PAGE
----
Reverse Engineering Prodigy, Part 1

Friday, January 15th, 2021

Prodigy Online Service Logo

[ Please welcome Phillip Heller, VC&G’s newest contributor, who is a member of the Prodigy Preservation Project. Phillip will post more updates on his progress here in the future. –Benj ]

Beginning in the mid 1980s, there were a number of online “walled gardens”. Among them were CompuServe, Genie, Delphi, Quantum Link (later PC-Link, AOL, etc), and Prodigy. The latter two were interesting in that they relied on specific client software to access the service.

Quantum Link was certainly novel for the fact that it furnished a graphical online experience for the Commodore 64, and Prodigy was novel for its use of the NAPLPS graphics standard, client-side P-Code virtual-machine, and hierarchical caching. In the early 2000s, some folks nostalgic for Q-Link set out to reverse engineer it, which was a success with Q-Link Reloaded launching sometime in 2005.

It’d be interesting to do a similar thing with Prodigy: To reverse engineer the client and rebuild a mock server with enough functionality to enable those interested to relive another one of the experiences of the early commercial online world. This is the first in a many part series about doing just that.

[ Continue reading Reverse Engineering Prodigy, Part 1 » ]

Prodigy Reverse-Engineering Tools Released

Tuesday, June 6th, 2017

Prodigy Online Service Logo

After promising this for years, it’s time to finally release the Prodigy Preservation Project’s reverse-engineering tools. They’re not much, and they’re written in Python, but this code is the means by which I’ve been extracting fossilized Prodigy pages from STAGE.DAT files for the past few years.

I have been delaying announcing their availability because I was hoping Jim Carpenter, the author of these tools (and my partner on the Prodigy Preservation Project) would have more time to add more functionality and documentation, but he has not made any changes to the code since late 2015.

Yeah, I know that was almost two years ago. I’m sorry — things move slowly in ProdigyLand.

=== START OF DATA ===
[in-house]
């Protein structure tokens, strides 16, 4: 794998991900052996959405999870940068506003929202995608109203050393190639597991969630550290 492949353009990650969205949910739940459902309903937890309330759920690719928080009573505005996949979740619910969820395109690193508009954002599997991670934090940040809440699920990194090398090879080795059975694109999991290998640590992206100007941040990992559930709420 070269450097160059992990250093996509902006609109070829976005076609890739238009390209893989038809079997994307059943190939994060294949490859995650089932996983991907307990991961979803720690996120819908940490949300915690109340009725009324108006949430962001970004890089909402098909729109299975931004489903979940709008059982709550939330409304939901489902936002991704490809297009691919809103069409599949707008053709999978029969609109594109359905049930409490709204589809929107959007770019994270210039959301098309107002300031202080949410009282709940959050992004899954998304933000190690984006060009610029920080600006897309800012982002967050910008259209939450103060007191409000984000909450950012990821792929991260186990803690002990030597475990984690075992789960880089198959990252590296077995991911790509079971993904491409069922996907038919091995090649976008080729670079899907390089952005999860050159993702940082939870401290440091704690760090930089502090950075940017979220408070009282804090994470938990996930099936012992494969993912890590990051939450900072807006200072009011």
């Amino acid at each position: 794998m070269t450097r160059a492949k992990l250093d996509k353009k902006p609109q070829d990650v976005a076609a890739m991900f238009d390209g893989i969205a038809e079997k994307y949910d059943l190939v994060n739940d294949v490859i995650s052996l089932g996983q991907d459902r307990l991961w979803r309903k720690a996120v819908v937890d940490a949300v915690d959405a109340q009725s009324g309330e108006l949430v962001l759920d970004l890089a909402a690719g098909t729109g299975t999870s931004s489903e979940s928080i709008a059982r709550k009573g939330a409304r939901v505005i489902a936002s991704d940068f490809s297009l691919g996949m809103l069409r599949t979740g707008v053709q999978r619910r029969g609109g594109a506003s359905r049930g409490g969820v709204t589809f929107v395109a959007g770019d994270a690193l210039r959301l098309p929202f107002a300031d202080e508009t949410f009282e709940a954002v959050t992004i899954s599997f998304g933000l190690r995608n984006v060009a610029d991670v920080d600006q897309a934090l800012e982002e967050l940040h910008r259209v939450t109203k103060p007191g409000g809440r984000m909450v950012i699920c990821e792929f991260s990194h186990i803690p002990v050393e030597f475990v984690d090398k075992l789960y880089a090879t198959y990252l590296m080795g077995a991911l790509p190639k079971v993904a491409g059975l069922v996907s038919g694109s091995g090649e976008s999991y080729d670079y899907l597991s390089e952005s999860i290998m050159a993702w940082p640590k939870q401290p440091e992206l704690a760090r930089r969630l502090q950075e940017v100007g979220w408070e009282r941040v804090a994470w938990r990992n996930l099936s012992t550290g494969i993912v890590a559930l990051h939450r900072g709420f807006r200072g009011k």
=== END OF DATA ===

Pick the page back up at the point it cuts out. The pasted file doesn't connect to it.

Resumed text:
So here it is, everybody. Have at it. I hope you can help us improve them.

https://github.com/jim02762/prodigy-classic-tools

Just let me know what you find, and I’ll add it to my Flickr galleries.

Huge Gallery of Prodigy MadMaze Screenshots Now on Flickr

Friday, April 7th, 2017

MadMaze Screenshot

Just a few minutes ago, I released the first group of images from the Prodigy Preservation Project on Flickr. They’re screenshots from MadMaze, a vintage online game that ran on Prodigy Classic between 1989 and 1999.

Specifically, they’re all the graphics from the Place of Power instances in the game. I believe most, if not all, of the artwork was done by Al Sirois, a Prodigy staff artist. Al Sirois did some of the artwork, but Sirois says that most of it was created by other artists (see comments below). They originated as NAPLPS vector graphics (scalable to any size) and were captured into a raster format for display on the web.

MadMaze Screenshot

Of course, you can play a re-creation of MadMaze yourself on this very server right here. And you can read more about that re-creation (and report bugs you may encounter) here.

If you’d like to support the Prodigy Preservation Project and all of my history work, please consider submitting a pledge on Patreon. Any money I get from Patreon helps a ton toward giving me the extra time to work on history projects like the PPP.